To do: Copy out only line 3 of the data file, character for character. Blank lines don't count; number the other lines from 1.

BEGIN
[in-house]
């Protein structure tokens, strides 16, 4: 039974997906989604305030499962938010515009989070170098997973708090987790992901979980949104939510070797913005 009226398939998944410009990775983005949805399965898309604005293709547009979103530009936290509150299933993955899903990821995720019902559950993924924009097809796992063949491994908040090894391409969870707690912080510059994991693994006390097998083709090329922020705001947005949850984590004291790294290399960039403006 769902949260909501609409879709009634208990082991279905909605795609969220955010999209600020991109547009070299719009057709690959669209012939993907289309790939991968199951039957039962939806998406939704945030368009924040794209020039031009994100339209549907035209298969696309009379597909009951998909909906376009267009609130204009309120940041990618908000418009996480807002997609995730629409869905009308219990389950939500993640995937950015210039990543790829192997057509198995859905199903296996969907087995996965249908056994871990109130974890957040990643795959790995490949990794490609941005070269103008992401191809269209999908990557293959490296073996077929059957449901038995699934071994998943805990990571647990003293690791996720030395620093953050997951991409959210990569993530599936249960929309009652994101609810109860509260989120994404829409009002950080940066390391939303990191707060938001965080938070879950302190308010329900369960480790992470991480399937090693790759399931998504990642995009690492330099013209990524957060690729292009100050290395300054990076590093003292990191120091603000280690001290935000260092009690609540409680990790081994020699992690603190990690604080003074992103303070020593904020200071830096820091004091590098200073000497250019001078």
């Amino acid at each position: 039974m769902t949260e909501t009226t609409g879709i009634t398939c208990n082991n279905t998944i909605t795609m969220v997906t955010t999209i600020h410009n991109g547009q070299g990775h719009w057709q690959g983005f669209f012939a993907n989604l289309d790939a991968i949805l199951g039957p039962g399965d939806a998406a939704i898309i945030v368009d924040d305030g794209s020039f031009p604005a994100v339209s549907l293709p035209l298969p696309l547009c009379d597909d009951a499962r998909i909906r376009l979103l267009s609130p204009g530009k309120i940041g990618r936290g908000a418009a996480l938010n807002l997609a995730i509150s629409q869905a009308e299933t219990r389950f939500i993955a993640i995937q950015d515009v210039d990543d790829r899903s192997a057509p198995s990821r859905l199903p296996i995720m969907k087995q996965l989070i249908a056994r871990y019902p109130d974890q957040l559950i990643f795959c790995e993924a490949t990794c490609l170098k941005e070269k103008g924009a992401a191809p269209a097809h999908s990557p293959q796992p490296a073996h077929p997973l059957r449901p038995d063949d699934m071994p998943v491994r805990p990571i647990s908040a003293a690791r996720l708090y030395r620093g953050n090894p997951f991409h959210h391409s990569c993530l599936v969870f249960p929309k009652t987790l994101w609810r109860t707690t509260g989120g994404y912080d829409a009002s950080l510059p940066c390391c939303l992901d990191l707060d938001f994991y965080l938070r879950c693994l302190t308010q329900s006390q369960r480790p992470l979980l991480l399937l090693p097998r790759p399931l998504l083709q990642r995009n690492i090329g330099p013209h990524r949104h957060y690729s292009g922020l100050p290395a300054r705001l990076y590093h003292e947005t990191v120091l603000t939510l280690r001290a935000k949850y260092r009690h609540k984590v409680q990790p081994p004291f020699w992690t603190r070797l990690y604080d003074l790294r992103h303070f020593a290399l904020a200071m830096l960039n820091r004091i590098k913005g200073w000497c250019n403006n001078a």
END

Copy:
């Amino acid at each position: 039974m769902t949260e909501t009226t609409g879709i009634t398939c208990n082991n279905t998944i909605t795609m969220v997906t955010t999209i600020h410009n991109g547009q070299g990775h719009w057709q690959g983005f669209f012939a993907n989604l289309d790939a991968i949805l199951g039957p039962g399965d939806a998406a939704i898309i945030v368009d924040d305030g794209s020039f031009p604005a994100v339209s549907l293709p035209l298969p696309l547009c009379d597909d009951a499962r998909i909906r376009l979103l267009s609130p204009g530009k309120i940041g990618r936290g908000a418009a996480l938010n807002l997609a995730i509150s629409q869905a009308e299933t219990r389950f939500i993955a993640i995937q950015d515009v210039d990543d790829r899903s192997a057509p198995s990821r859905l199903p296996i995720m969907k087995q996965l989070i249908a056994r871990y019902p109130d974890q957040l559950i990643f795959c790995e993924a490949t990794c490609l170098k941005e070269k103008g924009a992401a191809p269209a097809h999908s990557p293959q796992p490296a073996h077929p997973l059957r449901p038995d063949d699934m071994p998943v491994r805990p990571i647990s908040a003293a690791r996720l708090y030395r620093g953050n090894p997951f991409h959210h391409s990569c993530l599936v969870f249960p929309k009652t987790l994101w609810r109860t707690t509260g989120g994404y912080d829409a009002s950080l510059p940066c390391c939303l992901d990191l707060d938001f994991y965080l938070r879950c693994l302190t308010q329900s006390q369960r480790p992470l979980l991480l399937l090693p097998r790759p399931l998504l083709q990642r995009n690492i090329g330099p013209h990524r949104h957060y690729s292009g922020l100050p290395a300054r705001l990076y590093h003292e947005t990191v120091l603000t939510l280690r001290a935000k949850y260092r009690h609540k984590v409680q990790p081994p004291f020699w992690t603190r070797l990690y604080d003074l790294r992103h303070f020593a290399l904020a200071m830096l960039n820091r004091i590098k913005g200073w000497c250019n403006n001078a």